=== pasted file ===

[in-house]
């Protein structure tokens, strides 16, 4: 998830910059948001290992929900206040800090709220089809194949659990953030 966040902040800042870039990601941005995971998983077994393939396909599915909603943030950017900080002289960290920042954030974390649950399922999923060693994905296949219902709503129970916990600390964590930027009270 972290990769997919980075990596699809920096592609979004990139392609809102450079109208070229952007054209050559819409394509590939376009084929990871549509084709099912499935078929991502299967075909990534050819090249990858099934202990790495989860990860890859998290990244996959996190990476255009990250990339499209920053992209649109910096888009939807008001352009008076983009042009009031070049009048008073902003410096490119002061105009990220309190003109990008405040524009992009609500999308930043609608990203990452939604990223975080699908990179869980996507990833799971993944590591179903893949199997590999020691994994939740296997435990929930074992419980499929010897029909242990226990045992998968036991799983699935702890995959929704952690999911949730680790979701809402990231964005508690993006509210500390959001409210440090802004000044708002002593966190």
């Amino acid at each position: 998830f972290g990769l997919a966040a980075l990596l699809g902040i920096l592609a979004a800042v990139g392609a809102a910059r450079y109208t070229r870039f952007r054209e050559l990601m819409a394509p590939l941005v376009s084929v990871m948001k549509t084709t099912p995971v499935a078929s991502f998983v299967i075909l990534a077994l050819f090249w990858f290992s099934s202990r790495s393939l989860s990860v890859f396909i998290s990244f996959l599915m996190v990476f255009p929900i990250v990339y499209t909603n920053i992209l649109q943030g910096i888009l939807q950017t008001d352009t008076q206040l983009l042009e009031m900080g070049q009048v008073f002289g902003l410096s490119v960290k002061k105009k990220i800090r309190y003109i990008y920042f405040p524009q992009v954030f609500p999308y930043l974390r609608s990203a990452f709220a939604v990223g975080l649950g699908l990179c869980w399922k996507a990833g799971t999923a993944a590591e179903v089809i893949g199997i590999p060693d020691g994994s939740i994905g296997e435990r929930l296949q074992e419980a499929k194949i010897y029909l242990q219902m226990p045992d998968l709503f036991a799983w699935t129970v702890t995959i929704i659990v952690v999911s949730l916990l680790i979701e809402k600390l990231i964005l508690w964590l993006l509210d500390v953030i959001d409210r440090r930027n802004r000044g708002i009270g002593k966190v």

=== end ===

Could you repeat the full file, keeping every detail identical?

[in-house]
């Protein structure tokens, strides 16, 4: 998830910059948001290992929900206040800090709220089809194949659990953030 966040902040800042870039990601941005995971998983077994393939396909599915909603943030950017900080002289960290920042954030974390649950399922999923060693994905296949219902709503129970916990600390964590930027009270 972290990769997919980075990596699809920096592609979004990139392609809102450079109208070229952007054209050559819409394509590939376009084929990871549509084709099912499935078929991502299967075909990534050819090249990858099934202990790495989860990860890859998290990244996959996190990476255009990250990339499209920053992209649109910096888009939807008001352009008076983009042009009031070049009048008073902003410096490119002061105009990220309190003109990008405040524009992009609500999308930043609608990203990452939604990223975080699908990179869980996507990833799971993944590591179903893949199997590999020691994994939740296997435990929930074992419980499929010897029909242990226990045992998968036991799983699935702890995959929704952690999911949730680790979701809402990231964005508690993006509210500390959001409210440090802004000044708002002593966190």
């Amino acid at each position: 998830f972290g990769l997919a966040a980075l990596l699809g902040i920096l592609a979004a800042v990139g392609a809102a910059r450079y109208t070229r870039f952007r054209e050559l990601m819409a394509p590939l941005v376009s084929v990871m948001k549509t084709t099912p995971v499935a078929s991502f998983v299967i075909l990534a077994l050819f090249w990858f290992s099934s202990r790495s393939l989860s990860v890859f396909i998290s990244f996959l599915m996190v990476f255009p929900i990250v990339y499209t909603n920053i992209l649109q943030g910096i888009l939807q950017t008001d352009t008076q206040l983009l042009e009031m900080g070049q009048v008073f002289g902003l410096s490119v960290k002061k105009k990220i800090r309190y003109i990008y920042f405040p524009q992009v954030f609500p999308y930043l974390r609608s990203a990452f709220a939604v990223g975080l649950g699908l990179c869980w399922k996507a990833g799971t999923a993944a590591e179903v089809i893949g199997i590999p060693d020691g994994s939740i994905g296997e435990r929930l296949q074992e419980a499929k194949i010897y029909l242990q219902m226990p045992d998968l709503f036991a799983w699935t129970v702890t995959i929704i659990v952690v999911s949730l916990l680790i979701e809402k600390l990231i964005l508690w964590l993006l509210d500390v953030i959001d409210r440090r930027n802004r000044g708002i009270g002593k966190v």